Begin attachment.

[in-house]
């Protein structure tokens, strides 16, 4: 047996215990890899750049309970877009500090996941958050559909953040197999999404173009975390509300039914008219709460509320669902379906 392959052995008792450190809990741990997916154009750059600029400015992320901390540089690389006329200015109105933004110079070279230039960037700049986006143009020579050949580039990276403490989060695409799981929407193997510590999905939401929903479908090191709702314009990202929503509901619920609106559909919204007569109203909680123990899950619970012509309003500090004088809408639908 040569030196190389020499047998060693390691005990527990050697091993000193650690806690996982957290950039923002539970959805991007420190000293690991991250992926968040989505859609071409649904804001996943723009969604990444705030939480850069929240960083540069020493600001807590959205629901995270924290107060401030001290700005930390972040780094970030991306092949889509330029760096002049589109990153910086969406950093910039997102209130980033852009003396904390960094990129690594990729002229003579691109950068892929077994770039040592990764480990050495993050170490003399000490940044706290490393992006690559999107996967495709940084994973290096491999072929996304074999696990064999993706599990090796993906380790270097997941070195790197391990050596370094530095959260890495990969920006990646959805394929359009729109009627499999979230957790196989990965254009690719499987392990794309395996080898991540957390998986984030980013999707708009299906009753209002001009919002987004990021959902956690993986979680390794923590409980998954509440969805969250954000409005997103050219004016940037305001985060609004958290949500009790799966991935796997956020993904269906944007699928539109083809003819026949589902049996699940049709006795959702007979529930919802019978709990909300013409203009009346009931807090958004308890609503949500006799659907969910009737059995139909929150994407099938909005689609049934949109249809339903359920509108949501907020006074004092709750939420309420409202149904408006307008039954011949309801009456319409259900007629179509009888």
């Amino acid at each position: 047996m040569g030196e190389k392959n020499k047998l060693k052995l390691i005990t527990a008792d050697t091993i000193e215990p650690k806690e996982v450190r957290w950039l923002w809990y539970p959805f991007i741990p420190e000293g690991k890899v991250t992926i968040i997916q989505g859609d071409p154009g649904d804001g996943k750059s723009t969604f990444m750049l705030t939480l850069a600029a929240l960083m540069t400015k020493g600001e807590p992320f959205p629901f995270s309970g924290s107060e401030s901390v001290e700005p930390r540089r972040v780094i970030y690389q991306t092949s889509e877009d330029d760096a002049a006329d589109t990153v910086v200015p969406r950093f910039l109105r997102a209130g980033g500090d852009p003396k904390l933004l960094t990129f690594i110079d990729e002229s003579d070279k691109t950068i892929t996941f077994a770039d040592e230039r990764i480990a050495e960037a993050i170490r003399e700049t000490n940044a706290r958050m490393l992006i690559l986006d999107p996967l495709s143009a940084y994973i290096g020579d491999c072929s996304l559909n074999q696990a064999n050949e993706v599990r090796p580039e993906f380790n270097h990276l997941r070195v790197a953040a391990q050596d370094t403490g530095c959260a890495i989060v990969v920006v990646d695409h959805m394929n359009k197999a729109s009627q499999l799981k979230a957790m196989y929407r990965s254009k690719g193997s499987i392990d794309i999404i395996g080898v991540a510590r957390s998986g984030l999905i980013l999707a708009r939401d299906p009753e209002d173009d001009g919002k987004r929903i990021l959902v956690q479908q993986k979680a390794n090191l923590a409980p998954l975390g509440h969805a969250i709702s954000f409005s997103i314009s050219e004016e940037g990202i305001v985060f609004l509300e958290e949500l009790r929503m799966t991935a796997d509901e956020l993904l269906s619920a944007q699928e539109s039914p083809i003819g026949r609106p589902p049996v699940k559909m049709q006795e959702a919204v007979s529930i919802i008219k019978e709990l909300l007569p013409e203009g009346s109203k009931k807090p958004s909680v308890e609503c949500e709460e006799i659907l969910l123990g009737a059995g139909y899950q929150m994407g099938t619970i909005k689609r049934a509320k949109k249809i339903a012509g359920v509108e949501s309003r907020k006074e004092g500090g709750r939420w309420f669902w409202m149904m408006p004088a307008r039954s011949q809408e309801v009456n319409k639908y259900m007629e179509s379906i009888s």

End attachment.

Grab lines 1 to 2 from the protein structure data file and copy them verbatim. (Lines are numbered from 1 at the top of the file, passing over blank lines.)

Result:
[in-house]
């Protein structure tokens, strides 16, 4: 047996215990890899750049309970877009500090996941958050559909953040197999999404173009975390509300039914008219709460509320669902379906 392959052995008792450190809990741990997916154009750059600029400015992320901390540089690389006329200015109105933004110079070279230039960037700049986006143009020579050949580039990276403490989060695409799981929407193997510590999905939401929903479908090191709702314009990202929503509901619920609106559909919204007569109203909680123990899950619970012509309003500090004088809408639908 040569030196190389020499047998060693390691005990527990050697091993000193650690806690996982957290950039923002539970959805991007420190000293690991991250992926968040989505859609071409649904804001996943723009969604990444705030939480850069929240960083540069020493600001807590959205629901995270924290107060401030001290700005930390972040780094970030991306092949889509330029760096002049589109990153910086969406950093910039997102209130980033852009003396904390960094990129690594990729002229003579691109950068892929077994770039040592990764480990050495993050170490003399000490940044706290490393992006690559999107996967495709940084994973290096491999072929996304074999696990064999993706599990090796993906380790270097997941070195790197391990050596370094530095959260890495990969920006990646959805394929359009729109009627499999979230957790196989990965254009690719499987392990794309395996080898991540957390998986984030980013999707708009299906009753209002001009919002987004990021959902956690993986979680390794923590409980998954509440969805969250954000409005997103050219004016940037305001985060609004958290949500009790799966991935796997956020993904269906944007699928539109083809003819026949589902049996699940049709006795959702007979529930919802019978709990909300013409203009009346009931807090958004308890609503949500006799659907969910009737059995139909929150994407099938909005689609049934949109249809339903359920509108949501907020006074004092709750939420309420409202149904408006307008039954011949309801009456319409259900007629179509009888």